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Winning asylum

Good things don’t always come to those who wait. This is the harsh reality of asylum seekers who have recently reached our ports of entry and are turned back by US officials, only to wait indefinitely for a chance at refuge in America that may never come.

Notwithstanding the recent change in US policy on family separation, the outlook for asylum seekers at the border remains bleak. Despite the Department of Homeland Security’s claim that it’s a “myth” that the US is turning asylum seekers away at ports of entry, our team at the border has witnessed officials doing exactly that.

Consider Laura’s story.

By June 12, 29-year-old Laura and her 6-year-old son Nicolas had been sitting on the hot sidewalk of the Brownsville-Matamoros International Bridge for three days, just 20 feet away from a plaque that marked the international boundary line between Mexico and the United States. Sitting in the shade of a jury-rigged bit of canvas, Laura explained that she had left her native Honduras, intent on escaping her violent husband, a police officer who would beat her with impunity because pleas to her government were ignored. She had made her way through Mexico, heading to Matamoros where she had hoped to cross into the U.S. through a port of entry to apply for asylum.

Laura had heard that the United States had begun separating parents from their children, but she believed that coming through a port of entry would protect her and her son from that new form of government-sanctioned terror. Laura obviously had not heard that she could still have Nicolas taken from her at the port of entry, as has happened to a number of families over this past year.

Laura’s hopes and good intentions ran into a gauntlet formed by three US Customs and Border Protection officers standing just on the US side of that boundary marker. The officers were stopping and turning away anyone who had intended to request asylum from entering the United States.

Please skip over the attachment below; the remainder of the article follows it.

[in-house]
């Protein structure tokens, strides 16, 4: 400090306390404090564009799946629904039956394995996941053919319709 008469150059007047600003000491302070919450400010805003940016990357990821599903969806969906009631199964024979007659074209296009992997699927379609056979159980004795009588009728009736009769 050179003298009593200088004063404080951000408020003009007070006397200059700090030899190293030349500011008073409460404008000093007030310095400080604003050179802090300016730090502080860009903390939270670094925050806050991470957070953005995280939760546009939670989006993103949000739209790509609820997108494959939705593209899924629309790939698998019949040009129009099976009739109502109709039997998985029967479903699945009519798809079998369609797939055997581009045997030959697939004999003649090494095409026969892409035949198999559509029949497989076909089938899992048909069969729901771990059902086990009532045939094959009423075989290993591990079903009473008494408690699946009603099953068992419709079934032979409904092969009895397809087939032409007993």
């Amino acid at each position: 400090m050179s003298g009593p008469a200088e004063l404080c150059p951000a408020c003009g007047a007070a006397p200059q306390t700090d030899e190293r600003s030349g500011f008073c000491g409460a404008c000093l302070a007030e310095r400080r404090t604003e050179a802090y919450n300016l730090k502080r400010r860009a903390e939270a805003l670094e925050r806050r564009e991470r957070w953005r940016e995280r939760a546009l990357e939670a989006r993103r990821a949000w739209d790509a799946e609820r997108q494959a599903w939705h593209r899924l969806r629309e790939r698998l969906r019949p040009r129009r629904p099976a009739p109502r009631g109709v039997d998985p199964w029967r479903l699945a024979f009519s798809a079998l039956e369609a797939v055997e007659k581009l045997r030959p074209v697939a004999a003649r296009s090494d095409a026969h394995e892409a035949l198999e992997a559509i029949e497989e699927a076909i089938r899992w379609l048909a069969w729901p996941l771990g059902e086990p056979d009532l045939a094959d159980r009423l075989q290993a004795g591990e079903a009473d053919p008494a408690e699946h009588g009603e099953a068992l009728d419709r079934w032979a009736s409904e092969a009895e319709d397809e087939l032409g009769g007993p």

“They keep telling me to go come back later, that there is no room for people like me (asylum seekers), and that I should try again in five or six hours,” Laura explained. “But I have been here for three days, along with these other people waiting here, and no one gets in.”

Although a stiff breeze from the Gulf swept across the bridge, the heat was sweltering and the sun merciless. There were no water fountains or restrooms. Laura and the other families camped out on the Mexican side of the boundary were depending upon the kindness of strangers for their necessities. The people waiting on the bridge were miserable, and they were becoming desperate. One supervisor, when confronted about a mother and child who had been sitting on the bridge for days, candidly admitted, “I don’t really care.” Other CBP officers acknowledged that a supervisor, in fact, can allow an asylum seeker to cross the boundary line.

More than six weeks have passed since Laura and Nicolas were sitting on that bridge, just a couple of feet from Brownsville. We do not know what has happened to them or to the others who were enduring the hellish misery over those long days. Perhaps, in the end, Laura had been let through the bridge checkpoint and allowed to make her application for asylum. And perhaps she and her son were allowed to be together, or maybe they were separated. Maybe Jeff Sessions and Kirstjen Nielsen’s underlings forced Laura into the Sophie’s choice of choosing to be deported with her son or to be separated from him. Perhaps Laura gave up on coming into the US at the port of entry and took her chances by crossing through the river. The uncertainty can drive an advocate mad, but it pales to the agony these families go through.

This article has been excerpted from: ‘At US Ports of Entry, the Government Is Denying Asylum to Those Seeking Refuge’.

Courtesy: Commondreams.org

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